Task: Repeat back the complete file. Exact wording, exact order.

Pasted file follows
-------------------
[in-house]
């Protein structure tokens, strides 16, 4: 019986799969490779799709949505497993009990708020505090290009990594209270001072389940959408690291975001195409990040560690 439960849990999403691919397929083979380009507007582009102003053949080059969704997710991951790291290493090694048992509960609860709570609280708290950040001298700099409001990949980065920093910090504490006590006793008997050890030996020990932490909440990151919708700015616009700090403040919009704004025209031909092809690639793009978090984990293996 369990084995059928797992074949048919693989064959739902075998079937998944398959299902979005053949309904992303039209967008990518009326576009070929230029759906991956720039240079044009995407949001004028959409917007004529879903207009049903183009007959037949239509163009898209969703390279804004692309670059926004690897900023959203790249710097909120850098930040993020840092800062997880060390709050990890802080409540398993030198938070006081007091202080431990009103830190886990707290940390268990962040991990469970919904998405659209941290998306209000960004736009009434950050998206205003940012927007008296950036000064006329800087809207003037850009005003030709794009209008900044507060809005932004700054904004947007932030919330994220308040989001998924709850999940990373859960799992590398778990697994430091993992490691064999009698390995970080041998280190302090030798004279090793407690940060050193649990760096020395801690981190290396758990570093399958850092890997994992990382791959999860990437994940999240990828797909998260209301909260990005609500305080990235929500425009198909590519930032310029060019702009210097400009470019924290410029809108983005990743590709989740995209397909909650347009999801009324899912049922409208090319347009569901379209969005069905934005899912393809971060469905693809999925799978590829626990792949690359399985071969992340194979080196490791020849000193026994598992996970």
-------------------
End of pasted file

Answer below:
[in-house]
């Protein structure tokens, strides 16, 4: 019986799969490779799709949505497993009990708020505090290009990594209270001072389940959408690291975001195409990040560690 439960849990999403691919397929083979380009507007582009102003053949080059969704997710991951790291290493090694048992509960609860709570609280708290950040001298700099409001990949980065920093910090504490006590006793008997050890030996020990932490909440990151919708700015616009700090403040919009704004025209031909092809690639793009978090984990293996 369990084995059928797992074949048919693989064959739902075998079937998944398959299902979005053949309904992303039209967008990518009326576009070929230029759906991956720039240079044009995407949001004028959409917007004529879903207009049903183009007959037949239509163009898209969703390279804004692309670059926004690897900023959203790249710097909120850098930040993020840092800062997880060390709050990890802080409540398993030198938070006081007091202080431990009103830190886990707290940390268990962040991990469970919904998405659209941290998306209000960004736009009434950050998206205003940012927007008296950036000064006329800087809207003037850009005003030709794009209008900044507060809005932004700054904004947007932030919330994220308040989001998924709850999940990373859960799992590398778990697994430091993992490691064999009698390995970080041998280190302090030798004279090793407690940060050193649990760096020395801690981190290396758990570093399958850092890997994992990382791959999860990437994940999240990828797909998260209301909260990005609500305080990235929500425009198909590519930032310029060019702009210097400009470019924290410029809108983005990743590709989740995209397909909650347009999801009324899912049922409208090319347009569901379209969005069905934005899912393809971060469905693809999925799978590829626990792949690359399985071969992340194979080196490791020849000193026994598992996970």